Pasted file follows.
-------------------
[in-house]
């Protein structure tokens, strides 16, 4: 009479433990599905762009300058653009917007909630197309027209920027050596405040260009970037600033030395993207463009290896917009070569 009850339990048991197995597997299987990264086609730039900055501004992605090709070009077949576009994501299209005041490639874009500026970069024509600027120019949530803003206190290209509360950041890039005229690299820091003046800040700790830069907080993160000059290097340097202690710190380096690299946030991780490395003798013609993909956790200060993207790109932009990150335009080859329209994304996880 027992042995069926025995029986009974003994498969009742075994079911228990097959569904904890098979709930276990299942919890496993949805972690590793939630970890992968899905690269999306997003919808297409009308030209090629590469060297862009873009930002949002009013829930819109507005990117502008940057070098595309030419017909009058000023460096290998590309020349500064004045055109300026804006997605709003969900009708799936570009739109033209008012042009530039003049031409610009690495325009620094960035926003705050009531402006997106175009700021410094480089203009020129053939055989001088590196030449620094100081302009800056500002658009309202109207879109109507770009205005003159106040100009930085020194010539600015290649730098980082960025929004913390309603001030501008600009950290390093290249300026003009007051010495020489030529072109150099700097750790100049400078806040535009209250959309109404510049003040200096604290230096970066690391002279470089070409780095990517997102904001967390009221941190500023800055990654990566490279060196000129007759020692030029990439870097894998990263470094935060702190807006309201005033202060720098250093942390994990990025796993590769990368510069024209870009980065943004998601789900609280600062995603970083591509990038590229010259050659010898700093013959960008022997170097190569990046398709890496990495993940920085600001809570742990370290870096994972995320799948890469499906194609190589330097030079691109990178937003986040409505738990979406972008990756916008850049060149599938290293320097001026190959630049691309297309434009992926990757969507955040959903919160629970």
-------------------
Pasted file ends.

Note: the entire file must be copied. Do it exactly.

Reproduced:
[in-house]
């Protein structure tokens, strides 16, 4: 009479433990599905762009300058653009917007909630197309027209920027050596405040260009970037600033030395993207463009290896917009070569 009850339990048991197995597997299987990264086609730039900055501004992605090709070009077949576009994501299209005041490639874009500026970069024509600027120019949530803003206190290209509360950041890039005229690299820091003046800040700790830069907080993160000059290097340097202690710190380096690299946030991780490395003798013609993909956790200060993207790109932009990150335009080859329209994304996880 027992042995069926025995029986009974003994498969009742075994079911228990097959569904904890098979709930276990299942919890496993949805972690590793939630970890992968899905690269999306997003919808297409009308030209090629590469060297862009873009930002949002009013829930819109507005990117502008940057070098595309030419017909009058000023460096290998590309020349500064004045055109300026804006997605709003969900009708799936570009739109033209008012042009530039003049031409610009690495325009620094960035926003705050009531402006997106175009700021410094480089203009020129053939055989001088590196030449620094100081302009800056500002658009309202109207879109109507770009205005003159106040100009930085020194010539600015290649730098980082960025929004913390309603001030501008600009950290390093290249300026003009007051010495020489030529072109150099700097750790100049400078806040535009209250959309109404510049003040200096604290230096970066690391002279470089070409780095990517997102904001967390009221941190500023800055990654990566490279060196000129007759020692030029990439870097894998990263470094935060702190807006309201005033202060720098250093942390994990990025796993590769990368510069024209870009980065943004998601789900609280600062995603970083591509990038590229010259050659010898700093013959960008022997170097190569990046398709890496990495993940920085600001809570742990370290870096994972995320799948890469499906194609190589330097030079691109990178937003986040409505738990979406972008990756916008850049060149599938290293320097001026190959630049691309297309434009992926990757969507955040959903919160629970």